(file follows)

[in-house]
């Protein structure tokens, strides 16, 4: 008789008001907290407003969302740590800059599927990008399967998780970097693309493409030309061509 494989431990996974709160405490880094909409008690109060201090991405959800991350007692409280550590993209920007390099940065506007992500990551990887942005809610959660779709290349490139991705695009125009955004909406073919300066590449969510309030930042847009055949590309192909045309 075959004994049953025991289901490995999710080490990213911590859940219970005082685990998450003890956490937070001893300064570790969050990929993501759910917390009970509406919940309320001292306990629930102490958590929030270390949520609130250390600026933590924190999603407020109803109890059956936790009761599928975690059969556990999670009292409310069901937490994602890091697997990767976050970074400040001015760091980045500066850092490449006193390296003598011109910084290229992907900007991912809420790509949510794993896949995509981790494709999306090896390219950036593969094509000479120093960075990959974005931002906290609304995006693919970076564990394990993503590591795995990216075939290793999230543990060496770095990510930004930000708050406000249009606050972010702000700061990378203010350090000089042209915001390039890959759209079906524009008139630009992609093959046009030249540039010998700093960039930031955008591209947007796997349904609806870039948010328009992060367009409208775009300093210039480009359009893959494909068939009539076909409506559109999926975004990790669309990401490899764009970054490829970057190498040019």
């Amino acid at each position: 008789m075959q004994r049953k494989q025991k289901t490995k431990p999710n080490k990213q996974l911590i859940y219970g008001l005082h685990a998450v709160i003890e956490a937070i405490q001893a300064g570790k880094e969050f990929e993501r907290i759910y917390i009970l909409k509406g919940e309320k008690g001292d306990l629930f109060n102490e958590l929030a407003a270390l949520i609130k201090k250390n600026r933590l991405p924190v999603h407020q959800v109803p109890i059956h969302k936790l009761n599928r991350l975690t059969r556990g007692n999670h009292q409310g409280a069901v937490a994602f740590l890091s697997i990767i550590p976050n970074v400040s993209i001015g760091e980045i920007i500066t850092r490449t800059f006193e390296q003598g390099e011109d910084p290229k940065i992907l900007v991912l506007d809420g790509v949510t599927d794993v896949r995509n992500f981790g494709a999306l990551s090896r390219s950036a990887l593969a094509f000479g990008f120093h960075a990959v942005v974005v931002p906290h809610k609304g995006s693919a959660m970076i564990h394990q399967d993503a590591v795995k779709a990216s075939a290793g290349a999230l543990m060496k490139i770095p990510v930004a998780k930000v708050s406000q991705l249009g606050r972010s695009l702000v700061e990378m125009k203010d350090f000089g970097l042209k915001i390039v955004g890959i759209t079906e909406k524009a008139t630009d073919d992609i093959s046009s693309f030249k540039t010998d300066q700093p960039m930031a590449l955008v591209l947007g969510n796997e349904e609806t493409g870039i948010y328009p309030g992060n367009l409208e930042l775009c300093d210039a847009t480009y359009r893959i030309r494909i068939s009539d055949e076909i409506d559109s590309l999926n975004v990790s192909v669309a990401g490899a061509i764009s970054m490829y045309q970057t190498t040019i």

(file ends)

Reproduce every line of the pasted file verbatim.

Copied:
[in-house]
């Protein structure tokens, strides 16, 4: 008789008001907290407003969302740590800059599927990008399967998780970097693309493409030309061509 494989431990996974709160405490880094909409008690109060201090991405959800991350007692409280550590993209920007390099940065506007992500990551990887942005809610959660779709290349490139991705695009125009955004909406073919300066590449969510309030930042847009055949590309192909045309 075959004994049953025991289901490995999710080490990213911590859940219970005082685990998450003890956490937070001893300064570790969050990929993501759910917390009970509406919940309320001292306990629930102490958590929030270390949520609130250390600026933590924190999603407020109803109890059956936790009761599928975690059969556990999670009292409310069901937490994602890091697997990767976050970074400040001015760091980045500066850092490449006193390296003598011109910084290229992907900007991912809420790509949510794993896949995509981790494709999306090896390219950036593969094509000479120093960075990959974005931002906290609304995006693919970076564990394990993503590591795995990216075939290793999230543990060496770095990510930004930000708050406000249009606050972010702000700061990378203010350090000089042209915001390039890959759209079906524009008139630009992609093959046009030249540039010998700093960039930031955008591209947007796997349904609806870039948010328009992060367009409208775009300093210039480009359009893959494909068939009539076909409506559109999926975004990790669309990401490899764009970054490829970057190498040019």
């Amino acid at each position: 008789m075959q004994r049953k494989q025991k289901t490995k431990p999710n080490k990213q996974l911590i859940y219970g008001l005082h685990a998450v709160i003890e956490a937070i405490q001893a300064g570790k880094e969050f990929e993501r907290i759910y917390i009970l909409k509406g919940e309320k008690g001292d306990l629930f109060n102490e958590l929030a407003a270390l949520i609130k201090k250390n600026r933590l991405p924190v999603h407020q959800v109803p109890i059956h969302k936790l009761n599928r991350l975690t059969r556990g007692n999670h009292q409310g409280a069901v937490a994602f740590l890091s697997i990767i550590p976050n970074v400040s993209i001015g760091e980045i920007i500066t850092r490449t800059f006193e390296q003598g390099e011109d910084p290229k940065i992907l900007v991912l506007d809420g790509v949510t599927d794993v896949r995509n992500f981790g494709a999306l990551s090896r390219s950036a990887l593969a094509f000479g990008f120093h960075a990959v942005v974005v931002p906290h809610k609304g995006s693919a959660m970076i564990h394990q399967d993503a590591v795995k779709a990216s075939a290793g290349a999230l543990m060496k490139i770095p990510v930004a998780k930000v708050s406000q991705l249009g606050r972010s695009l702000v700061e990378m125009k203010d350090f000089g970097l042209k915001i390039v955004g890959i759209t079906e909406k524009a008139t630009d073919d992609i093959s046009s693309f030249k540039t010998d300066q700093p960039m930031a590449l955008v591209l947007g969510n796997e349904e609806t493409g870039i948010y328009p309030g992060n367009l409208e930042l775009c300093d210039a847009t480009y359009r893959i030309r494909i068939s009539d055949e076909i409506d559109s590309l999926n975004v990790s192909v669309a990401g490899a061509i764009s970054m490829y045309q970057t190498t040019i």